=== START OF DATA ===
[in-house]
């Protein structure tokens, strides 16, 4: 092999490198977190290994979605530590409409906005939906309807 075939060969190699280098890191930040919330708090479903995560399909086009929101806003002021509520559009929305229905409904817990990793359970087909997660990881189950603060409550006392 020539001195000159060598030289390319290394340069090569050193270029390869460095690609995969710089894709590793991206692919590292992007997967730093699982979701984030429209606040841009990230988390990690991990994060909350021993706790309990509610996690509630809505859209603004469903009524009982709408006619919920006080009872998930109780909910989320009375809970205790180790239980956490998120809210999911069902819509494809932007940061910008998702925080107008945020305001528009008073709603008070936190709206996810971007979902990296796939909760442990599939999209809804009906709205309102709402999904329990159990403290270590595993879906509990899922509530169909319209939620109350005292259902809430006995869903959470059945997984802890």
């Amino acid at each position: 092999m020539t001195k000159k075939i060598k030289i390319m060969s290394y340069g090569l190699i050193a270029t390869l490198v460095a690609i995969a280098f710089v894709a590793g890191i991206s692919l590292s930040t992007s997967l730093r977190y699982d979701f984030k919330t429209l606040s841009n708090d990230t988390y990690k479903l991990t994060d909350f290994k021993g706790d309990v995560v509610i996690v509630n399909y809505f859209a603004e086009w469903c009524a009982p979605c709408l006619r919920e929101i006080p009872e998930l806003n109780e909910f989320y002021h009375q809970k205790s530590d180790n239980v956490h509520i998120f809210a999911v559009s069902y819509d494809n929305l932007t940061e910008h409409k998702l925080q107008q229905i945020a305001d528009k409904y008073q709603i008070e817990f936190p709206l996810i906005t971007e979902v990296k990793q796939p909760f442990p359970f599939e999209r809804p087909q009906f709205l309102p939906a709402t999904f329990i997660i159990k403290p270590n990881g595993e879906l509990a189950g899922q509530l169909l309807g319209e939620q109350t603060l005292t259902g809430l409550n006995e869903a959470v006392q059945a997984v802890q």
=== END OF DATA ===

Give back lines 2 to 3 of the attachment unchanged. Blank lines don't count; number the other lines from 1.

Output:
């Protein structure tokens, strides 16, 4: 092999490198977190290994979605530590409409906005939906309807 075939060969190699280098890191930040919330708090479903995560399909086009929101806003002021509520559009929305229905409904817990990793359970087909997660990881189950603060409550006392 020539001195000159060598030289390319290394340069090569050193270029390869460095690609995969710089894709590793991206692919590292992007997967730093699982979701984030429209606040841009990230988390990690991990994060909350021993706790309990509610996690509630809505859209603004469903009524009982709408006619919920006080009872998930109780909910989320009375809970205790180790239980956490998120809210999911069902819509494809932007940061910008998702925080107008945020305001528009008073709603008070936190709206996810971007979902990296796939909760442990599939999209809804009906709205309102709402999904329990159990403290270590595993879906509990899922509530169909319209939620109350005292259902809430006995869903959470059945997984802890």
């Amino acid at each position: 092999m020539t001195k000159k075939i060598k030289i390319m060969s290394y340069g090569l190699i050193a270029t390869l490198v460095a690609i995969a280098f710089v894709a590793g890191i991206s692919l590292s930040t992007s997967l730093r977190y699982d979701f984030k919330t429209l606040s841009n708090d990230t988390y990690k479903l991990t994060d909350f290994k021993g706790d309990v995560v509610i996690v509630n399909y809505f859209a603004e086009w469903c009524a009982p979605c709408l006619r919920e929101i006080p009872e998930l806003n109780e909910f989320y002021h009375q809970k205790s530590d180790n239980v956490h509520i998120f809210a999911v559009s069902y819509d494809n929305l932007t940061e910008h409409k998702l925080q107008q229905i945020a305001d528009k409904y008073q709603i008070e817990f936190p709206l996810i906005t971007e979902v990296k990793q796939p909760f442990p359970f599939e999209r809804p087909q009906f709205l309102p939906a709402t999904f329990i997660i159990k403290p270590n990881g595993e879906l509990a189950g899922q509530l169909l309807g319209e939620q109350t603060l005292t259902g809430l409550n006995e869903a959470v006392q059945a997984v802890q």